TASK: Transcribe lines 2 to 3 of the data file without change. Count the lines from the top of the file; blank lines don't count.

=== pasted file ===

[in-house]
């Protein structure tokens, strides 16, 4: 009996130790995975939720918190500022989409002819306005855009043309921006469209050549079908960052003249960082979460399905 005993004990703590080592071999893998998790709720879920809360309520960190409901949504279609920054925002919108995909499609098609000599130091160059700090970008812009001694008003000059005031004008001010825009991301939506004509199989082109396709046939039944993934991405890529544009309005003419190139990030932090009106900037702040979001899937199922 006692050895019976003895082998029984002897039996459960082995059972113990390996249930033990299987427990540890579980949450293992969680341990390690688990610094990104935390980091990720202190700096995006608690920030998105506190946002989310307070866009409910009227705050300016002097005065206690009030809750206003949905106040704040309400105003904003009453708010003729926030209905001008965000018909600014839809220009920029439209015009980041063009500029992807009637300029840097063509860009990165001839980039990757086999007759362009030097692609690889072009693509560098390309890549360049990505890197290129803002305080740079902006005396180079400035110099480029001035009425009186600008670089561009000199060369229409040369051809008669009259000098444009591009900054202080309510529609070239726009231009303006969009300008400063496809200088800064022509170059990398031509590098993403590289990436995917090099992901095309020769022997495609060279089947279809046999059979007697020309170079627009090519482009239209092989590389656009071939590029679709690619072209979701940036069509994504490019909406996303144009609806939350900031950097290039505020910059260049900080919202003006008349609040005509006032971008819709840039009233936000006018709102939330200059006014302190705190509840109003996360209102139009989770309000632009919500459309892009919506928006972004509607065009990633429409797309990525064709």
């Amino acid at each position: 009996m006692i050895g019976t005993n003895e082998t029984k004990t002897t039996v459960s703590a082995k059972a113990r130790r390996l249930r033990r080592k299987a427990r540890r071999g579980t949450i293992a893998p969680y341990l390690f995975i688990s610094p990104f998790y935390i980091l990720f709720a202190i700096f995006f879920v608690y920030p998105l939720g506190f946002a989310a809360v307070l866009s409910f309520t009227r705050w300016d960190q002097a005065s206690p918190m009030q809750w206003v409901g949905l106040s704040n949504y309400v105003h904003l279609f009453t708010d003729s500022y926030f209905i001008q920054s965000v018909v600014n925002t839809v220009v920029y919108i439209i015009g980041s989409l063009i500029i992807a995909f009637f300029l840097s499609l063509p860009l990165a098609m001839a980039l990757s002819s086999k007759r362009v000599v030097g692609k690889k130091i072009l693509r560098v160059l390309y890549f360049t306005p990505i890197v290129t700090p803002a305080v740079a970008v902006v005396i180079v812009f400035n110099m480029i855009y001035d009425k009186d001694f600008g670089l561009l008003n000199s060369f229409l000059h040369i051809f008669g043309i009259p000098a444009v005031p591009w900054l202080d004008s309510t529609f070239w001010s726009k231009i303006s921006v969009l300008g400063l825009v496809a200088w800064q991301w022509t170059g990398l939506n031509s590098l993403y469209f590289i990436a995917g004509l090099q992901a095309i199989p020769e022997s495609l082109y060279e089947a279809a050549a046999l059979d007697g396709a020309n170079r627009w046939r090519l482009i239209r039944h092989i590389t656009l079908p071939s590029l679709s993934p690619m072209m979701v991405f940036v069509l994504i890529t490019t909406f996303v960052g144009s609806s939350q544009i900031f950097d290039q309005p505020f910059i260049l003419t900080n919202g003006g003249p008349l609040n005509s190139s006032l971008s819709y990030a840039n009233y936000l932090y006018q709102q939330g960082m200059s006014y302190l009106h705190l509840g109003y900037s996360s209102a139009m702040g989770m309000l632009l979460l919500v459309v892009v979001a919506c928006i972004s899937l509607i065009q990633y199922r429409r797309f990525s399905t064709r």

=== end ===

């Protein structure tokens, strides 16, 4: 009996130790995975939720918190500022989409002819306005855009043309921006469209050549079908960052003249960082979460399905 005993004990703590080592071999893998998790709720879920809360309520960190409901949504279609920054925002919108995909499609098609000599130091160059700090970008812009001694008003000059005031004008001010825009991301939506004509199989082109396709046939039944993934991405890529544009309005003419190139990030932090009106900037702040979001899937199922 006692050895019976003895082998029984002897039996459960082995059972113990390996249930033990299987427990540890579980949450293992969680341990390690688990610094990104935390980091990720202190700096995006608690920030998105506190946002989310307070866009409910009227705050300016002097005065206690009030809750206003949905106040704040309400105003904003009453708010003729926030209905001008965000018909600014839809220009920029439209015009980041063009500029992807009637300029840097063509860009990165001839980039990757086999007759362009030097692609690889072009693509560098390309890549360049990505890197290129803002305080740079902006005396180079400035110099480029001035009425009186600008670089561009000199060369229409040369051809008669009259000098444009591009900054202080309510529609070239726009231009303006969009300008400063496809200088800064022509170059990398031509590098993403590289990436995917090099992901095309020769022997495609060279089947279809046999059979007697020309170079627009090519482009239209092989590389656009071939590029679709690619072209979701940036069509994504490019909406996303144009609806939350900031950097290039505020910059260049900080919202003006008349609040005509006032971008819709840039009233936000006018709102939330200059006014302190705190509840109003996360209102139009989770309000632009919500459309892009919506928006972004509607065009990633429409797309990525064709």
């Amino acid at each position: 009996m006692i050895g019976t005993n003895e082998t029984k004990t002897t039996v459960s703590a082995k059972a113990r130790r390996l249930r033990r080592k299987a427990r540890r071999g579980t949450i293992a893998p969680y341990l390690f995975i688990s610094p990104f998790y935390i980091l990720f709720a202190i700096f995006f879920v608690y920030p998105l939720g506190f946002a989310a809360v307070l866009s409910f309520t009227r705050w300016d960190q002097a005065s206690p918190m009030q809750w206003v409901g949905l106040s704040n949504y309400v105003h904003l279609f009453t708010d003729s500022y926030f209905i001008q920054s965000v018909v600014n925002t839809v220009v920029y919108i439209i015009g980041s989409l063009i500029i992807a995909f009637f300029l840097s499609l063509p860009l990165a098609m001839a980039l990757s002819s086999k007759r362009v000599v030097g692609k690889k130091i072009l693509r560098v160059l390309y890549f360049t306005p990505i890197v290129t700090p803002a305080v740079a970008v902006v005396i180079v812009f400035n110099m480029i855009y001035d009425k009186d001694f600008g670089l561009l008003n000199s060369f229409l000059h040369i051809f008669g043309i009259p000098a444009v005031p591009w900054l202080d004008s309510t529609f070239w001010s726009k231009i303006s921006v969009l300008g400063l825009v496809a200088w800064q991301w022509t170059g990398l939506n031509s590098l993403y469209f590289i990436a995917g004509l090099q992901a095309i199989p020769e022997s495609l082109y060279e089947a279809a050549a046999l059979d007697g396709a020309n170079r627009w046939r090519l482009i239209r039944h092989i590389t656009l079908p071939s590029l679709s993934p690619m072209m979701v991405f940036v069509l994504i890529t490019t909406f996303v960052g144009s609806s939350q544009i900031f950097d290039q309005p505020f910059i260049l003419t900080n919202g003006g003249p008349l609040n005509s190139s006032l971008s819709y990030a840039n009233y936000l932090y006018q709102q939330g960082m200059s006014y302190l009106h705190l509840g109003y900037s996360s209102a139009m702040g989770m309000l632009l979460l919500v459309v892009v979001a919506c928006i972004s899937l509607i065009q990633y199922r429409r797309f990525s399905t064709r």